A prime minister should be able to pass legislation, but keeping together a coalition is challenging. A president can’t strong-arm a legislature into submission, and that’s either a good thing or a bad thing, depending on what one thinks of what the president is trying to do. If that’s how the two systems are designed to work, how is it that they fail?
Involvement of Small Political Parties
Because their cabinets are often coalitions (rather than winner-take-all), parliamentary regimes encourage the participation of smaller political parties: A small political party might not have any hope of winning the presidency, but in a parliamentary system, they might make it into the ruling coalition—and this can give even a tiny party disproportionate influence.
The problem is that small political parties are often small because they represent narrow or even radical elements of society: A communist party, or an openly fascist party, might win 5% or 10% of the electorate. That’s not nearly enough to be competitive for the top job, but it might be enough to get into the ruling coalition. By encouraging the formation of coalition government, parliamentarism invites small parties into the political process.
This does make representation better, but at the cost of representing fringe elements that one might not want to hear from in the first place.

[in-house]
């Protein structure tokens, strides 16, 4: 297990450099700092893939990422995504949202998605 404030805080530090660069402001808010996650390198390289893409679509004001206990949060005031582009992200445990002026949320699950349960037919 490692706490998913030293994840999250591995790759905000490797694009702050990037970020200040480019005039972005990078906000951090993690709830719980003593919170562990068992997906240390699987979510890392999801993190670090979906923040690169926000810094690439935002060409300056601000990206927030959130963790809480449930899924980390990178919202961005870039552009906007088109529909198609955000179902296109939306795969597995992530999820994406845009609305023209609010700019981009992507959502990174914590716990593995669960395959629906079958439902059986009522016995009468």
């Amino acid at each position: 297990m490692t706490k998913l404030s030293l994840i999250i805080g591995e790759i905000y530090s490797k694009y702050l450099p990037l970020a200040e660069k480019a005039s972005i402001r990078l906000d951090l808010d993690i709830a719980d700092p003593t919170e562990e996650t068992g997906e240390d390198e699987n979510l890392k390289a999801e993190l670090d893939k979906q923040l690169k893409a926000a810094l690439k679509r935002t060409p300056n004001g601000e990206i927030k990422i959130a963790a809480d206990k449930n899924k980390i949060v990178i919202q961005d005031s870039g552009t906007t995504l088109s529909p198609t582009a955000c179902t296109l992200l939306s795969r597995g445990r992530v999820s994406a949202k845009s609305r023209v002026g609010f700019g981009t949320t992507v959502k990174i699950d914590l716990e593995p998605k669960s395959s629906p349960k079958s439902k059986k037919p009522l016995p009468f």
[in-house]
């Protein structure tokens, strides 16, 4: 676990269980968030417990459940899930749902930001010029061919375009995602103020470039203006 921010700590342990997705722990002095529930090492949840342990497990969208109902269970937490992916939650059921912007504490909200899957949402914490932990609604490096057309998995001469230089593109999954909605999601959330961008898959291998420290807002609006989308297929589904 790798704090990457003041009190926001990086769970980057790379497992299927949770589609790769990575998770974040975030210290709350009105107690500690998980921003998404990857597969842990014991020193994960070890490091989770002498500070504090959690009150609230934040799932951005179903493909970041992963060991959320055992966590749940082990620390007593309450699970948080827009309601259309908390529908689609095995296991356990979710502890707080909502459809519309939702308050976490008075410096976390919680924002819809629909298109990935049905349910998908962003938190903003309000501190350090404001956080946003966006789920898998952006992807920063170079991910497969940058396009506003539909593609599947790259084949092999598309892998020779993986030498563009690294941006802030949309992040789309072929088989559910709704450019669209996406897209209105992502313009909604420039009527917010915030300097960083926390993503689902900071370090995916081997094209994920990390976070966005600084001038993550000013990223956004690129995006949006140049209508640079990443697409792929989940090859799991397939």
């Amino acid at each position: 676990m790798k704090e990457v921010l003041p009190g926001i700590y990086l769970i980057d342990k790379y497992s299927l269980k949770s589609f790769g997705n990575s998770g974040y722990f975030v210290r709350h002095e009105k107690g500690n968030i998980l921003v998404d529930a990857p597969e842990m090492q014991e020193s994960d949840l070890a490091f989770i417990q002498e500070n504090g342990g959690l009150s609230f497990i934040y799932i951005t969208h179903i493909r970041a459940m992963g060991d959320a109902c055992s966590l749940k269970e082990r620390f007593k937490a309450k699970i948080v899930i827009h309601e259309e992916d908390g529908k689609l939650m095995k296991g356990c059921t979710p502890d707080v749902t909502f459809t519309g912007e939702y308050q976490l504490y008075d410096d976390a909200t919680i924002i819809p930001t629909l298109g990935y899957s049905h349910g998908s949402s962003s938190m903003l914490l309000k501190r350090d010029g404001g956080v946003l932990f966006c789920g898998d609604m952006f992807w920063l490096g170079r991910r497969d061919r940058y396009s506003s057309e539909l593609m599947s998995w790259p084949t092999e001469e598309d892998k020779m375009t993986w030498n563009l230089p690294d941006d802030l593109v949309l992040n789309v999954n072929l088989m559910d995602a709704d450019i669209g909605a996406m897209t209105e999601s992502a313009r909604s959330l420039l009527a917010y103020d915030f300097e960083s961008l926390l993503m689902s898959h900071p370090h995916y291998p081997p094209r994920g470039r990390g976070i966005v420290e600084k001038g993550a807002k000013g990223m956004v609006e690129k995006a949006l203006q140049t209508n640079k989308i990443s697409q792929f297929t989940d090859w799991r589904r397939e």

This article comes directly from content in the video series Democracy and Its Alternatives. Watch it now, on Wondrium.
Another potential problem with parliamentary regimes is that coalition government can be very unstable. The defection of just one party from the ruling coalition can trigger a new election at a moment’s notice. Meanwhile, competition among parliamentary factions, and the ever-present possibility of a no-confidence vote, means that government transitions can come at a blistering pace.
A case in point is Germany between the two world wars. Germany’s government at the time, the Weimar Republic, had a fractious parliament, with dozens of political parties, ranging from communists to various right-wing nationalist parties, including the Nazis. In this factionalized environment, even the biggest political parties didn’t have more than 30% of the vote. This led to the formation of large and unwieldy coalitions, oftentimes comprised of political parties that had little in common. Not surprisingly, these coalitions crumbled almost as quickly as they were formed.
The Weimar Republic had eight elections between 1919 and 1932, some of them just months apart. In the last two, the Nazis got more votes than anyone else (albeit never a majority). That’s how, through totally democratic channels, Adolf Hitler became chancellor.
Representation Threshold and Constructive No-confidence Vote
Today, Germany has a few features built into its parliamentary system that are meant to prevent history from repeating itself. For one thing, if a political party doesn’t get at least 5% of the vote, it doesn’t get any representation in parliament. This is called a representation threshold, and it’s meant to keep small, fringe parties out of parliament, and to limit the number of parties overall.
Germany also has what’s called a constructive no-confidence vote. This streamlines the transition from one administration to the other, and it’s intended to limit the chaos and uncertainty of the Weimar period.
Constitutional Crisis in Russia